Hillary Clinton: New Bill Improves Lives Of Young Cancer Survivors
"We have taken tremendous strides in treating childhood cancer, and more and more young people are beating the illness. But for the tens of thousands of survivors who feel lasting effects from their struggle, we must go a step further. This bill will improve the lives of childhood cancer survivors by supporting cancer control and monitoring programs, follow-up care, and survivorship clinics so that as we continue the fight against childhood cancer, we can also support the survivors who experience late effects of the disease," said Senator Clinton.
"A diagnosis of cancer is only the beginning of a life-long battle for a child with cancer," said Congresswoman Solis. "Even after receiving treatment, childhood cancer survivors, especially children from underserved communities, face tremendous health challenges and continue to fight for the ability to live a long, healthy, and happy life. I am pleased that my colleague, Senator Clinton, is introducing this important legislation that will address challenges for an often overlooked population of brave survivors- our children."
Every year nearly 20,000 children are diagnosed with cancer, and successful treatment has resulted in more than 270,000 childhood cancer survivors. However, according to the IOM, more than two thirds of childhood cancer survivors experience late effects, which include complications, disabilities, or adverse outcomes which can impair survivors' health and quality of life. In addition, there continue to be racial and ethnic disparities in the diagnosis and treatment of pediatric cancers, including the ability to access follow-up care.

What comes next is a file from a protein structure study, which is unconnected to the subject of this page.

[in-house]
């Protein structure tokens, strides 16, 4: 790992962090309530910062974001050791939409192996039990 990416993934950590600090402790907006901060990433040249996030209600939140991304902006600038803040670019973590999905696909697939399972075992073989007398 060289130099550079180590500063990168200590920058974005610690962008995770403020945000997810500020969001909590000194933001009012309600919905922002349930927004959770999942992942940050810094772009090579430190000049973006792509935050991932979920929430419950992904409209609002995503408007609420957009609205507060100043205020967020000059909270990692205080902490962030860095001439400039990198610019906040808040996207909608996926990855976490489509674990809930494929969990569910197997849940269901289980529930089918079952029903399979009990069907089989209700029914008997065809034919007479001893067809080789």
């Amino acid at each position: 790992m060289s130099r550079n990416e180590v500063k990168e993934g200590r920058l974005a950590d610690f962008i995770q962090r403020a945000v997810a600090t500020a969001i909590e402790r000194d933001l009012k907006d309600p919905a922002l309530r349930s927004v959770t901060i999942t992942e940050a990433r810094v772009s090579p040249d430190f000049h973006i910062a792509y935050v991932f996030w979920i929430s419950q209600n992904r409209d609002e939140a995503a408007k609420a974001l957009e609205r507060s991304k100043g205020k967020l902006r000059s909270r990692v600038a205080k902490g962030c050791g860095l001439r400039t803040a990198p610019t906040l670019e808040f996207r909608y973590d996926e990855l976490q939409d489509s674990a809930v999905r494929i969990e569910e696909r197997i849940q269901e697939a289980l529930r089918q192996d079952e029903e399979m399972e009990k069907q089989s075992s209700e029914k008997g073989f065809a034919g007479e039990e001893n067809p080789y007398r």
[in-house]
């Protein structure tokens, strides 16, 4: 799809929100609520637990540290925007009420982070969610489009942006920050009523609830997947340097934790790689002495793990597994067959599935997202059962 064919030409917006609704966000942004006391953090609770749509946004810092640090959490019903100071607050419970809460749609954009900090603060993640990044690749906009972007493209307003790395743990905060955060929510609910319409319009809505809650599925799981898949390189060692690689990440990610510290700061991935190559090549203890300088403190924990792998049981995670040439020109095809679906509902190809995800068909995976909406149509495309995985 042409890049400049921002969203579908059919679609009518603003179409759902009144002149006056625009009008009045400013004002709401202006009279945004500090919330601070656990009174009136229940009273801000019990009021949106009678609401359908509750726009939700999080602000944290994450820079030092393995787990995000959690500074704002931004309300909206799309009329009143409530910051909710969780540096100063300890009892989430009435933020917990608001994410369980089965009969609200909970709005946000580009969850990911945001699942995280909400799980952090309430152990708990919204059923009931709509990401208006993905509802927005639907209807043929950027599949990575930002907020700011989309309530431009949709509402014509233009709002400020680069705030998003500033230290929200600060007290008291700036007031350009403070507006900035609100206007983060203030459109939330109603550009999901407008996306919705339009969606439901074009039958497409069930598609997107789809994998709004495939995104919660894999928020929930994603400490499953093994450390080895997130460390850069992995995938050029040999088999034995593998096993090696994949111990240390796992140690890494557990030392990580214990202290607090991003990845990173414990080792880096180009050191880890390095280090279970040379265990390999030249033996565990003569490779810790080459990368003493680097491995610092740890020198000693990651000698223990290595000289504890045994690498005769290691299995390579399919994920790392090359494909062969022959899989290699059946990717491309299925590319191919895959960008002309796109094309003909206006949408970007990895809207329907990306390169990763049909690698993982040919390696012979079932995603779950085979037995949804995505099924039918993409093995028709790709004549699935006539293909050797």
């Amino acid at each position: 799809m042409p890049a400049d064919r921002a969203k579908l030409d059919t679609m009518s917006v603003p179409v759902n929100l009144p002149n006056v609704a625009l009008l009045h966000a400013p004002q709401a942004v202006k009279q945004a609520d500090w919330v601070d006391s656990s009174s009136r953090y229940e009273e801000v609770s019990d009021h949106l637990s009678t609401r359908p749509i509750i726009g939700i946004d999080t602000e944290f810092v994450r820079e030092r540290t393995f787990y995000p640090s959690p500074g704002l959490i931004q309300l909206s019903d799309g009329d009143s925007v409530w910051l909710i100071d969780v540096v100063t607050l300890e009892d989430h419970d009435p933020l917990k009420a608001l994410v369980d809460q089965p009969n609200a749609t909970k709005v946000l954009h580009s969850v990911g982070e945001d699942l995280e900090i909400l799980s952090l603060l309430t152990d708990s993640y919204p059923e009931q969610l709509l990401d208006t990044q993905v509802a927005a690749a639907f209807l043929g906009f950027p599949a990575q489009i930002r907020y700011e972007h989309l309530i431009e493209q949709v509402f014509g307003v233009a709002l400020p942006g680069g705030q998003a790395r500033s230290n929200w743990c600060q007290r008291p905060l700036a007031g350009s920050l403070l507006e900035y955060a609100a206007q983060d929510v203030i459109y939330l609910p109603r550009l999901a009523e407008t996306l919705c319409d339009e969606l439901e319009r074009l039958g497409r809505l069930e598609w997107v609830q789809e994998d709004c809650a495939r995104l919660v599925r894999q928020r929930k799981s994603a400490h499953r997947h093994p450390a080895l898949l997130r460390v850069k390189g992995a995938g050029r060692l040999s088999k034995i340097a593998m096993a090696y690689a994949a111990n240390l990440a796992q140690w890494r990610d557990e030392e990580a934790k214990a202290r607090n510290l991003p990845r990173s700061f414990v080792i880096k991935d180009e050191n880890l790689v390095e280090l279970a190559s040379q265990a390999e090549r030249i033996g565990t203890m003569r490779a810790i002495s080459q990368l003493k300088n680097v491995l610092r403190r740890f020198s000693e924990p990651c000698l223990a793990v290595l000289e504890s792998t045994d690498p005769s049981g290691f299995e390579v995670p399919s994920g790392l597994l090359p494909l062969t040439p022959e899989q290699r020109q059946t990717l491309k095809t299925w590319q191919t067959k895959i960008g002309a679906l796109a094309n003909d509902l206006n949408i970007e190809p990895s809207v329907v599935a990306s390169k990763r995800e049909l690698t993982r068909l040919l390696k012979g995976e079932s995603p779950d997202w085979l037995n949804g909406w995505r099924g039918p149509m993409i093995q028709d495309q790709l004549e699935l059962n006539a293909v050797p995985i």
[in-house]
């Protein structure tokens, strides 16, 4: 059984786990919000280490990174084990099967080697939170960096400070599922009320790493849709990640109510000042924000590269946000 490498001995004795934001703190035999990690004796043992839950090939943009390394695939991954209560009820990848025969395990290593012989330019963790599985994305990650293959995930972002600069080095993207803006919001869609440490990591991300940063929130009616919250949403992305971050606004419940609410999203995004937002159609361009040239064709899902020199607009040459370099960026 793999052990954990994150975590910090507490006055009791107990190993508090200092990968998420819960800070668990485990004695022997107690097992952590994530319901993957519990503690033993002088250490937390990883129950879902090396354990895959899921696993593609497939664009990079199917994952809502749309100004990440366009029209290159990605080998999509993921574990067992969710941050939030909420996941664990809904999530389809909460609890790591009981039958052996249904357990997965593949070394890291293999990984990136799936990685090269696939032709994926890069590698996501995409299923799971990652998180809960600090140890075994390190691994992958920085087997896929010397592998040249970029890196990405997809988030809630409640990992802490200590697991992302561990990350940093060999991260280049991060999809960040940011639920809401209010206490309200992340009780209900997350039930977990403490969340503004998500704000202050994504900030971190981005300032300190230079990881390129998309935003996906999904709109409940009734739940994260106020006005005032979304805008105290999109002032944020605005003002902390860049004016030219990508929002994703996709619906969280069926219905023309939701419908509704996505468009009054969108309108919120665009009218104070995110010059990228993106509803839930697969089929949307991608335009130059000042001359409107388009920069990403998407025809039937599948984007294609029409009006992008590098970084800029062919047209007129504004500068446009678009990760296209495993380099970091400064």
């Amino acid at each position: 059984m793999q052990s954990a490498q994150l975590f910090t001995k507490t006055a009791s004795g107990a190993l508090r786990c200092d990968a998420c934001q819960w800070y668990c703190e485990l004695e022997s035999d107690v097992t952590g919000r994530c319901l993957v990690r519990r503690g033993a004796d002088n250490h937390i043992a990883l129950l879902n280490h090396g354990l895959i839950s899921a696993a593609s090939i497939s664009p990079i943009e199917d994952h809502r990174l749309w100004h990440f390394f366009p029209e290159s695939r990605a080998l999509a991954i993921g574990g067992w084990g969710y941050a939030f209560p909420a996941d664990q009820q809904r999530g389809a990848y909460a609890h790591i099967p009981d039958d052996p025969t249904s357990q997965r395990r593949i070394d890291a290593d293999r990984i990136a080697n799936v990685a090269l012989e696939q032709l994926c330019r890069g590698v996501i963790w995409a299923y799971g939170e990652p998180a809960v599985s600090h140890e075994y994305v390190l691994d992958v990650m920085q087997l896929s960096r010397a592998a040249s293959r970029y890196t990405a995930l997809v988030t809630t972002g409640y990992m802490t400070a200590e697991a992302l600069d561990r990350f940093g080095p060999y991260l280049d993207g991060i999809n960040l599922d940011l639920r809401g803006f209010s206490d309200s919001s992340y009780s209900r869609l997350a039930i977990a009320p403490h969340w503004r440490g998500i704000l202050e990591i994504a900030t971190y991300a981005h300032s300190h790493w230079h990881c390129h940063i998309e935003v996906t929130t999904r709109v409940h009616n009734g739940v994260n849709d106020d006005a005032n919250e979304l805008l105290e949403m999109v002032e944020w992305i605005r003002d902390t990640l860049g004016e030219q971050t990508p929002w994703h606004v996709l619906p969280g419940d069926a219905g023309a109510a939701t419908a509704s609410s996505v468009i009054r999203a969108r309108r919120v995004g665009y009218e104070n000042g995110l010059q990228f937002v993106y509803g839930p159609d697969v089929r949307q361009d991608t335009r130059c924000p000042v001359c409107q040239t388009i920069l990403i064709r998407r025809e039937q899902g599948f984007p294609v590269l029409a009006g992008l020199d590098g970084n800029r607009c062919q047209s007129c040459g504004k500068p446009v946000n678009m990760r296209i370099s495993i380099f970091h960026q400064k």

The Pediatric, Adolescent and Young Adult Cancer Survivorship and Quality of Life Act follows the recommendations of the IOM and introduces programs to help improve the quality of life for childhood cancer survivors. Senator Clinton's legislation would:
Expand cancer control programs, including surveillance programs and comprehensive control programs of the Centers for Disease Control and Prevention, to improve the health status of childhood cancer survivors;
Establish grants at the National Institutes of Health to conduct research on disparities in survivorship, train health professionals in the delivery of follow-up care to childhood cancer survivors, and develop model systems of monitoring and caring for cancer survivors;
Create grants to establish and operate childhood survivorship clinics for comprehensive long-term follow up services for childhood cancer survivors; and,
Establish grants for childhood cancer organizations to improve physical and psychosocial care for childhood